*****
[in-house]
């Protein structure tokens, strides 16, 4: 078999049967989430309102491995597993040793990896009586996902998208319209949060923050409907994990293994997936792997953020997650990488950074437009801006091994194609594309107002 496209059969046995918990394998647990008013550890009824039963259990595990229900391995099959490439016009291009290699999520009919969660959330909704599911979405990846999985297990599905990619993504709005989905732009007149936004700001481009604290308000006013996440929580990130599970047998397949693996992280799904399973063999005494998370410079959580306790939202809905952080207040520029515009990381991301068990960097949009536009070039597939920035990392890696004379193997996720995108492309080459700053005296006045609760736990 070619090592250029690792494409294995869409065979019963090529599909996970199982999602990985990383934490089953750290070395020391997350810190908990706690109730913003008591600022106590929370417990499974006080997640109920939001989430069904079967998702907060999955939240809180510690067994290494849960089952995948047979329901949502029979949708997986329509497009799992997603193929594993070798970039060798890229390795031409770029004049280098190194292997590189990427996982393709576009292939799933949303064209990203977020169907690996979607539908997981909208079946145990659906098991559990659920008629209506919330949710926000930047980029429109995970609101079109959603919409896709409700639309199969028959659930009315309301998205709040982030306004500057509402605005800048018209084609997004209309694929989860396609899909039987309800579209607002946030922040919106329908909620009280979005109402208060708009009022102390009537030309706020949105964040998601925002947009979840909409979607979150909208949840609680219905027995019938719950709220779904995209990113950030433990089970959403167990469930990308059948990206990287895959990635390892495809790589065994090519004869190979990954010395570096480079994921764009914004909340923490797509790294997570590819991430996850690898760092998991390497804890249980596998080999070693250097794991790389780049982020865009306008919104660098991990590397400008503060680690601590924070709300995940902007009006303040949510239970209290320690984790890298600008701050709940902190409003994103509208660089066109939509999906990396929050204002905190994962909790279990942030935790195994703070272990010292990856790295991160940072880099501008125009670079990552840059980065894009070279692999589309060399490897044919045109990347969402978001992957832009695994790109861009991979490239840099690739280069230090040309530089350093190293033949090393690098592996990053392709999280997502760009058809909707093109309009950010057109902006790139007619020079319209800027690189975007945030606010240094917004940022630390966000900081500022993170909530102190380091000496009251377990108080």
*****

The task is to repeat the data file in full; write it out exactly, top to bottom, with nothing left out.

[in-house]
């Protein structure tokens, strides 16, 4: 078999049967989430309102491995597993040793990896009586996902998208319209949060923050409907994990293994997936792997953020997650990488950074437009801006091994194609594309107002 496209059969046995918990394998647990008013550890009824039963259990595990229900391995099959490439016009291009290699999520009919969660959330909704599911979405990846999985297990599905990619993504709005989905732009007149936004700001481009604290308000006013996440929580990130599970047998397949693996992280799904399973063999005494998370410079959580306790939202809905952080207040520029515009990381991301068990960097949009536009070039597939920035990392890696004379193997996720995108492309080459700053005296006045609760736990 070619090592250029690792494409294995869409065979019963090529599909996970199982999602990985990383934490089953750290070395020391997350810190908990706690109730913003008591600022106590929370417990499974006080997640109920939001989430069904079967998702907060999955939240809180510690067994290494849960089952995948047979329901949502029979949708997986329509497009799992997603193929594993070798970039060798890229390795031409770029004049280098190194292997590189990427996982393709576009292939799933949303064209990203977020169907690996979607539908997981909208079946145990659906098991559990659920008629209506919330949710926000930047980029429109995970609101079109959603919409896709409700639309199969028959659930009315309301998205709040982030306004500057509402605005800048018209084609997004209309694929989860396609899909039987309800579209607002946030922040919106329908909620009280979005109402208060708009009022102390009537030309706020949105964040998601925002947009979840909409979607979150909208949840609680219905027995019938719950709220779904995209990113950030433990089970959403167990469930990308059948990206990287895959990635390892495809790589065994090519004869190979990954010395570096480079994921764009914004909340923490797509790294997570590819991430996850690898760092998991390497804890249980596998080999070693250097794991790389780049982020865009306008919104660098991990590397400008503060680690601590924070709300995940902007009006303040949510239970209290320690984790890298600008701050709940902190409003994103509208660089066109939509999906990396929050204002905190994962909790279990942030935790195994703070272990010292990856790295991160940072880099501008125009670079990552840059980065894009070279692999589309060399490897044919045109990347969402978001992957832009695994790109861009991979490239840099690739280069230090040309530089350093190293033949090393690098592996990053392709999280997502760009058809909707093109309009950010057109902006790139007619020079319209800027690189975007945030606010240094917004940022630390966000900081500022993170909530102190380091000496009251377990108080």